Wednesday 23 November 2011

More Anglian Water Problems - A605 closure 26/27 November November

This was emailed to me today:

"It has now been confirmed that there is a leaking water main in the middle of the A605 between Kings Dyke Level Crossing and the Water Tower at Whittlesey.  The main is approx 2.5 to 3 mts deep and Anglia Water have no alternative but to close the road to carryout the excavation and make the repair.

At present there is water coming up to the road surface, which AWA are monitoring and are happy at present to go in after the morning rush on Saturday and then work continuously until it is repair which they believe will take until at least Sunday afternoon.  They are having to monitor the weather as if there is a freeze they will have to go in sooner due to the danger.

Diversions with be either via the North Bank or Pondersbridge from Whittlesey. Signing advising motorists of the impending closure are due to go up shortly."

Sunday 20 November 2011

Humour in times of trouble

Well now we all have running water and can reasonably go to the toilet, I thought I would comment on Sunday in Whittlesey.
Actually - it was a pain in the neck, and it does force to remind you how reliant we are on simple things like running water.  I normally do a long run on Sundays and had to cancel because I really couldn't force those I love to suffer me after 11miles and no shower!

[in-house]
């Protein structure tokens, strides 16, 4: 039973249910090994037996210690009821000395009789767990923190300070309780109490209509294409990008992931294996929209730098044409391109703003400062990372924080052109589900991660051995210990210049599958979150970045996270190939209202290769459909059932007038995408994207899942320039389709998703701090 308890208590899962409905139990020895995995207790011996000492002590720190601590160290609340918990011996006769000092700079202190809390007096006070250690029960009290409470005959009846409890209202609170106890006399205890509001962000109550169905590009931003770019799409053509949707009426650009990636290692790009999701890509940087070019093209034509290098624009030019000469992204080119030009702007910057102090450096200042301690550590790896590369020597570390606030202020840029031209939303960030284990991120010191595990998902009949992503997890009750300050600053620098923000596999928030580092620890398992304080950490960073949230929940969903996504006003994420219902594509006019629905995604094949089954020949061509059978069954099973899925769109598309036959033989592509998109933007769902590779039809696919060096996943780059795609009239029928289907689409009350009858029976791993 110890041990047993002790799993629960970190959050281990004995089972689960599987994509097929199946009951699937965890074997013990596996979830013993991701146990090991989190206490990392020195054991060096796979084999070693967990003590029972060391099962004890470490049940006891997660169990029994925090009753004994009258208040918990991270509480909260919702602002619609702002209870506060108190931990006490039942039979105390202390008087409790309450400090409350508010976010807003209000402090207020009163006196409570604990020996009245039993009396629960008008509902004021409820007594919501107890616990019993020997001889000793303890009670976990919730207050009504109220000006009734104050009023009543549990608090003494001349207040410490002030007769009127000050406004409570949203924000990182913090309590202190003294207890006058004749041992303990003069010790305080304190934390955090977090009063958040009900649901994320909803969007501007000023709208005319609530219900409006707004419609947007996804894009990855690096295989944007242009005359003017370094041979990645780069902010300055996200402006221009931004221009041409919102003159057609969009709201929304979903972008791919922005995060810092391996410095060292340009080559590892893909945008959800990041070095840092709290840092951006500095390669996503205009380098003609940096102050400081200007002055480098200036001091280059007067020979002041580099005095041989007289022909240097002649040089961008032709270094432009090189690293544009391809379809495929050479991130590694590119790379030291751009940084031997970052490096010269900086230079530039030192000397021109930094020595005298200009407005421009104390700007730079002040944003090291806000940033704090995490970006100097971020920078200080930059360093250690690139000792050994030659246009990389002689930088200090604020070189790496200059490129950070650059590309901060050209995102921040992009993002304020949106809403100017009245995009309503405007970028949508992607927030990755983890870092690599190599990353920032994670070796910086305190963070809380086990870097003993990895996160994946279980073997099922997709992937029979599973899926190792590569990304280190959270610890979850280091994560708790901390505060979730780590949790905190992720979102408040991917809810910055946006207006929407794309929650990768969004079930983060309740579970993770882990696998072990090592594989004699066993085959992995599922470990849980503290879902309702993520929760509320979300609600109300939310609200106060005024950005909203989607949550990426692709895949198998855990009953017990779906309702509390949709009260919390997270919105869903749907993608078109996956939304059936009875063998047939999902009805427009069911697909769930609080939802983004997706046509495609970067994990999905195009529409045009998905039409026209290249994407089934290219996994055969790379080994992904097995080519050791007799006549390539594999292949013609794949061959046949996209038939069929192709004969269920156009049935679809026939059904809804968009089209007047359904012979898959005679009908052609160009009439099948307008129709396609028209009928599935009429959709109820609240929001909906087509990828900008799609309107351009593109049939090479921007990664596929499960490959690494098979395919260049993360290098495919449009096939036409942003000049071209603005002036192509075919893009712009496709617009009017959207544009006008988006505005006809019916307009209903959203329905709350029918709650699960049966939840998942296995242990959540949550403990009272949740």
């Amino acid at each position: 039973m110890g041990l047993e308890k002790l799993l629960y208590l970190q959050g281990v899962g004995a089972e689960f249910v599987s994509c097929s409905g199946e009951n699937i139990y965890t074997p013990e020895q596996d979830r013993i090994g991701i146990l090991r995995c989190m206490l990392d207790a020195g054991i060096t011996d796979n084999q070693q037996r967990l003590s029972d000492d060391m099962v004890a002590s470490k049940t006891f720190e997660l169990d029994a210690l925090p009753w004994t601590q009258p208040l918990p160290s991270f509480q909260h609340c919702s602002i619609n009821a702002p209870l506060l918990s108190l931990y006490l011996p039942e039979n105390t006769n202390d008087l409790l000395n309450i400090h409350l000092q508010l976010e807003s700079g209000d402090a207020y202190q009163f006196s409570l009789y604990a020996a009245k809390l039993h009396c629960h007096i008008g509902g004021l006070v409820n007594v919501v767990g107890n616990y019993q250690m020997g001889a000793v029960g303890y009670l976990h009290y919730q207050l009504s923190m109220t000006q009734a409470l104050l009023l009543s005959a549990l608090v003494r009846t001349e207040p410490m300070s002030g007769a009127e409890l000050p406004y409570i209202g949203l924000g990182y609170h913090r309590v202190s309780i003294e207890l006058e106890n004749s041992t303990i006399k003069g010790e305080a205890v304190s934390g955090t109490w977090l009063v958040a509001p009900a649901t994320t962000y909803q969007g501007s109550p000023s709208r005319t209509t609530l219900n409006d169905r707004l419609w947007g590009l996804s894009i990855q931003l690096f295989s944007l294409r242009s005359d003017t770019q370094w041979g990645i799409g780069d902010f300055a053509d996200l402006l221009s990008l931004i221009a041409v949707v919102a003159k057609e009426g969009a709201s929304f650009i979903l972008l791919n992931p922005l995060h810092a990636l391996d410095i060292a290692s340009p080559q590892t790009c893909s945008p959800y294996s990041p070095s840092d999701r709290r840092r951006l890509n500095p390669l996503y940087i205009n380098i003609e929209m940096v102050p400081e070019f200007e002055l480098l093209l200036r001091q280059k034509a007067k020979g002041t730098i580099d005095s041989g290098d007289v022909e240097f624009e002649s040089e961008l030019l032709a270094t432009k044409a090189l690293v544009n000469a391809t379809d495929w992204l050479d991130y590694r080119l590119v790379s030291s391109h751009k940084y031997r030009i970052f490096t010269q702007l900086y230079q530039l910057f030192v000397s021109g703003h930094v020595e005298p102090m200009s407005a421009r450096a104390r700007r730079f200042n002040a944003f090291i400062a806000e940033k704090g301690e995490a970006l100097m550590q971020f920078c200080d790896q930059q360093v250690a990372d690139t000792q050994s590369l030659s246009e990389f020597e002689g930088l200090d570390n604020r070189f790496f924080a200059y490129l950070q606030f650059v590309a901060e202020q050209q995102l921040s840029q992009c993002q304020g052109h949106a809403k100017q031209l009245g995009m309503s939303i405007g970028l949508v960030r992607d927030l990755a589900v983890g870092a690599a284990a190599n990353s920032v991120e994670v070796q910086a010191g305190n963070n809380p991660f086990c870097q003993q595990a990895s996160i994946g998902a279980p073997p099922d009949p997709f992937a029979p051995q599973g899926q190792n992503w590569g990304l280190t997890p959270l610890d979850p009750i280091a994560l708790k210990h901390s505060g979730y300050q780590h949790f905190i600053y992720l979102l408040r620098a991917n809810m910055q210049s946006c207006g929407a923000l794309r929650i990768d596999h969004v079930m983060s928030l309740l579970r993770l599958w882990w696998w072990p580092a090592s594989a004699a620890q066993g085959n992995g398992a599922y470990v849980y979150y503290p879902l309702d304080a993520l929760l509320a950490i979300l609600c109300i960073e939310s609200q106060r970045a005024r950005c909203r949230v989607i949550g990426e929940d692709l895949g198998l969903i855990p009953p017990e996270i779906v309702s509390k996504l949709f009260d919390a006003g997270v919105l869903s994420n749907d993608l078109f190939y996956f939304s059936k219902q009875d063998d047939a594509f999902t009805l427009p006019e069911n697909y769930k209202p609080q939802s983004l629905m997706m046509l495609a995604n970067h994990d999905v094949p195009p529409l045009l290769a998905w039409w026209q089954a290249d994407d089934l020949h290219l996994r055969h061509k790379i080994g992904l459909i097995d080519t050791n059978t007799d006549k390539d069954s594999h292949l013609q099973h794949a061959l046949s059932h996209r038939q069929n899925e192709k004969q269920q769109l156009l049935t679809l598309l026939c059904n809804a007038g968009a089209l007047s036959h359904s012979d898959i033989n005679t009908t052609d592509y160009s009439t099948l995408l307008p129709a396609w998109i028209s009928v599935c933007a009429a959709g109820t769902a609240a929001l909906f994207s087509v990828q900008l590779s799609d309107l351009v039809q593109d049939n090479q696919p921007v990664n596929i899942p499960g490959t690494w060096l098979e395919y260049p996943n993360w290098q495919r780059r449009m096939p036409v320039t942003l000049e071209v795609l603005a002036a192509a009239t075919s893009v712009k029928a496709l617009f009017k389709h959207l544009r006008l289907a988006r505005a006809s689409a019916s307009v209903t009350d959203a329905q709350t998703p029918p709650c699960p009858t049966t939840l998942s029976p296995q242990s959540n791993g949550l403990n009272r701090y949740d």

Twitter and Facebook come into their own with incidents like this - great for passing out information, but also a place for gallows humour.  Here are a few examples of the Tweets that made me smile:

  • Jack and Jill went up the hill to fetch a pail of water. Lol jks they lived in Whittlesey. 
  • Guinness world record attempt TMO. Biggest ever communal bath. Manor Leisure Centre. (This was mine!!)
  • 11 hours without water in Whitltesey and it still smells better than XXXX (the XXXX represents an area in Peterborough - location deleted so as not to cause offence).
  • I hear bob geldof and midge ure are heading to Whittlesey as we speak

When it comes down to it, we suffered a while without water.  It all got sorted, we all got washed, shaved and ate and, for most, it was just an inconvenience.  Yes there are questions to be asked about Anglian Water and the advice they gave out, but nothing seriousand they did work through the night to get it sorted.